Rowan University this week hosts scholars from more than 100 colleges and universities in a summit on sports communication that’s drawing attendance from around the world.
The International Association for Communication and Sport summit, March 3-6, will explore a wide range of topics in sports communication, many of them hot-button issues often debated in the public sphere but examined through a critical, academic lens.
Dr. Julia Richmond, an assistant professor in the Department of Public Relations & Advertising within the Ric Edelman College of Communication & Creative Arts, helped draw the annual summit to Rowan.
“The summit brings together people who are trying to understand sports communication and all of its various forms,” Richmond said.
She said the worldwide passion for sport, including the wildly popular and fast-growing phenomenon of digital E-sports, naturally fuels conversation. Broad interest among the public at large in turn leads to a closer review by communication researchers.
The summit, which will mostly take place on Rowan’s Glassboro campus, will feature some sessions at Lincoln Financial Field in Philadelphia, home to the Eagles, and Richmond herself will lead two discussions along with Dr. Alexander Jenkins of Drexel University.
One of those sessions, “The Other Orange Monster: Mapping the Resignification of Gritty through Semiotic Analysis,” will explore the surprising relationship that fans, the media, even online commentators well beyond Philadelphia have with the scrappy Flyers mascot.
“This is an important discussion because while Gritty is adding exposure for the Flyers, there also came a point where people were using Gritty as a symbol for political and social activism for change,” Richmond said.
In some cases, she said, people have embraced Gritty as a plush, overstuffed everyman or woman who, to them, represents patriotic American values.
“We’ll look at how he’s been used officially by the Flyers organization, by fans, but also in political activism,” Richmond said. “And then we’ll look at how he’s been a little more radicalized.”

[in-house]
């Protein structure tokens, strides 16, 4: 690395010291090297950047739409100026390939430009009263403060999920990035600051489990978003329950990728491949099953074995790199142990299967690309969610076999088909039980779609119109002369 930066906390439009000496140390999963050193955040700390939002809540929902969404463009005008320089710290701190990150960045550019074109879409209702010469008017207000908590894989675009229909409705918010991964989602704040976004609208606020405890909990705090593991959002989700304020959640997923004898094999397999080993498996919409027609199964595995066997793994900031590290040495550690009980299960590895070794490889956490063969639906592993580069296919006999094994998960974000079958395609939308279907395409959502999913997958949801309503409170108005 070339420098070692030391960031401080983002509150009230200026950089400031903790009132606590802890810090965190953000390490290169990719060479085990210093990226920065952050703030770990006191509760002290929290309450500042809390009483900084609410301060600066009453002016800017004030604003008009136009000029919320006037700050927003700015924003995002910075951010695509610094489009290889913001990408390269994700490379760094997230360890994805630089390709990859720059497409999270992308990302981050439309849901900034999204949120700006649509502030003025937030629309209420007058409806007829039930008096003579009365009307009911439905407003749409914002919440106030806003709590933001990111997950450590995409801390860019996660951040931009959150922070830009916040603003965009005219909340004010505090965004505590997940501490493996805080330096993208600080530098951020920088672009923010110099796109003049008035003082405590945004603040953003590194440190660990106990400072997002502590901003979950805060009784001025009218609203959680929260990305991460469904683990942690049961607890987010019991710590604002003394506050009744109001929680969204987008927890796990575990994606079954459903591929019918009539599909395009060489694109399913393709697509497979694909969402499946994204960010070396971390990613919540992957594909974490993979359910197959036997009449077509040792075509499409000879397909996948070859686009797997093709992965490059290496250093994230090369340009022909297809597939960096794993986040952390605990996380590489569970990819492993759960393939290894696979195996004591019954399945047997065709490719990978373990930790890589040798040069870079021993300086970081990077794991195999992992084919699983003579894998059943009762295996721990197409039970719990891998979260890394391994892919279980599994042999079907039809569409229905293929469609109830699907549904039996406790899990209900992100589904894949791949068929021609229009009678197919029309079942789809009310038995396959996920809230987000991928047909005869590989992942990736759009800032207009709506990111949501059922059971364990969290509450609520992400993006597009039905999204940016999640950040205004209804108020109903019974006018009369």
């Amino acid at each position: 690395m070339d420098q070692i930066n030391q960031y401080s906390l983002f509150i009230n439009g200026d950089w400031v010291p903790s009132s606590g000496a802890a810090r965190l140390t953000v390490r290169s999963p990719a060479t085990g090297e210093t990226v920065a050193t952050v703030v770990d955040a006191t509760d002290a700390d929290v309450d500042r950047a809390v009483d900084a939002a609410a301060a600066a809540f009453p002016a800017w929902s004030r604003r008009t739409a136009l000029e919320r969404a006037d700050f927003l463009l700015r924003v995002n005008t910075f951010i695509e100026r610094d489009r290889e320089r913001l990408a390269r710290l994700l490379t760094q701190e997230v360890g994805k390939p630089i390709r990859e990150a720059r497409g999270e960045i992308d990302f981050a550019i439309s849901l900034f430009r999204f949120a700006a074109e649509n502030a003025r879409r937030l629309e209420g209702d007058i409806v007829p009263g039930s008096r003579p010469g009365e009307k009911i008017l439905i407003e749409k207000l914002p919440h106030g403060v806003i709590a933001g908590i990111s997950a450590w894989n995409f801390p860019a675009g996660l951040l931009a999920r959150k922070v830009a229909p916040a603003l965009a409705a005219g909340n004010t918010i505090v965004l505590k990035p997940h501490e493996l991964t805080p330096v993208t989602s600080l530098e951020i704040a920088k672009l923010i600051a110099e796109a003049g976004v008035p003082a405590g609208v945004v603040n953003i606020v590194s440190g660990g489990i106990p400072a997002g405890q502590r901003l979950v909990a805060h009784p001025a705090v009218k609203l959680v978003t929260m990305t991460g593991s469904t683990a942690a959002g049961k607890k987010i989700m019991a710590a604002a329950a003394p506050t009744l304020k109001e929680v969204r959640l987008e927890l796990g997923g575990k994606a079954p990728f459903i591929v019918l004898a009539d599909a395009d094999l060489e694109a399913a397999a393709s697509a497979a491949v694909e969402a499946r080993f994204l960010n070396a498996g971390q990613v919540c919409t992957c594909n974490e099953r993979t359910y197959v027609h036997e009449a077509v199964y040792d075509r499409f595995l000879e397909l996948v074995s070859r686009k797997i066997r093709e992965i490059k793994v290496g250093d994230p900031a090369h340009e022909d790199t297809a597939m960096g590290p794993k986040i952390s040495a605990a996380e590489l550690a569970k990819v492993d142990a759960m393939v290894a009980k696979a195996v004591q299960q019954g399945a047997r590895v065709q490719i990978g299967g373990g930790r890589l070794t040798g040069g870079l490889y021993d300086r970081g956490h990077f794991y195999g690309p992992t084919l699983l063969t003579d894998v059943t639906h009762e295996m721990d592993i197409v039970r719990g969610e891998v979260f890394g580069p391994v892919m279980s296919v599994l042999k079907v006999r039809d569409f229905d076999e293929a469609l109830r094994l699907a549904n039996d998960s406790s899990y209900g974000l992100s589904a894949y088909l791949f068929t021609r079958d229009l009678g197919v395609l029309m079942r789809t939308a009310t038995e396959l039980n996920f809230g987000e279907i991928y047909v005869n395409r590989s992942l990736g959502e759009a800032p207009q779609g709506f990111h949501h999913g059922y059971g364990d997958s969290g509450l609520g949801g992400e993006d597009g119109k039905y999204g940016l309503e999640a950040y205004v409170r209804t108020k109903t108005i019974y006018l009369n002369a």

In another section, “Pragmatic or Predatory: A Framing Analysis of U.S. Military Recruiting Practices on Twitch,” Richmond will lead a discussion into the ways in which the Army and Navy use the online platform to market and recruit. The popular site enables viewers to watch and discuss online gamers but, because many of its viewers are underage, military recruitment messages on Twitch raise issues, Richmond said.
“We’ll discuss whether or not it’s ethical for the military to be going on Twitch and recruiting people, some of whom are minors,” she said.
Among other issues to be explored are communication topics related to how athletes are represented in the media, how sports industries handle crises, and athlete activism.
Rowan has a popular and growing Sports Communication & Media (Sports CAM) program with nearly 300 students this year pursuing majors or minors. The program prepares students for a variety of sports communication careers, from live color analysis of games to the technical side of sportscasting to academia.
Though the summit is largely geared toward academics, students are encouraged to attend, Richmond said.
“It will give them the experience to see what academic research in their field of study is like,” Richmond said. “Sport goes hand-in-hand with the history of communication, the history of rhetoric and the history of persuasion. This summit, most of which will be right here in Glassboro, is a great opportunity for our students to think deeper about sports communication.”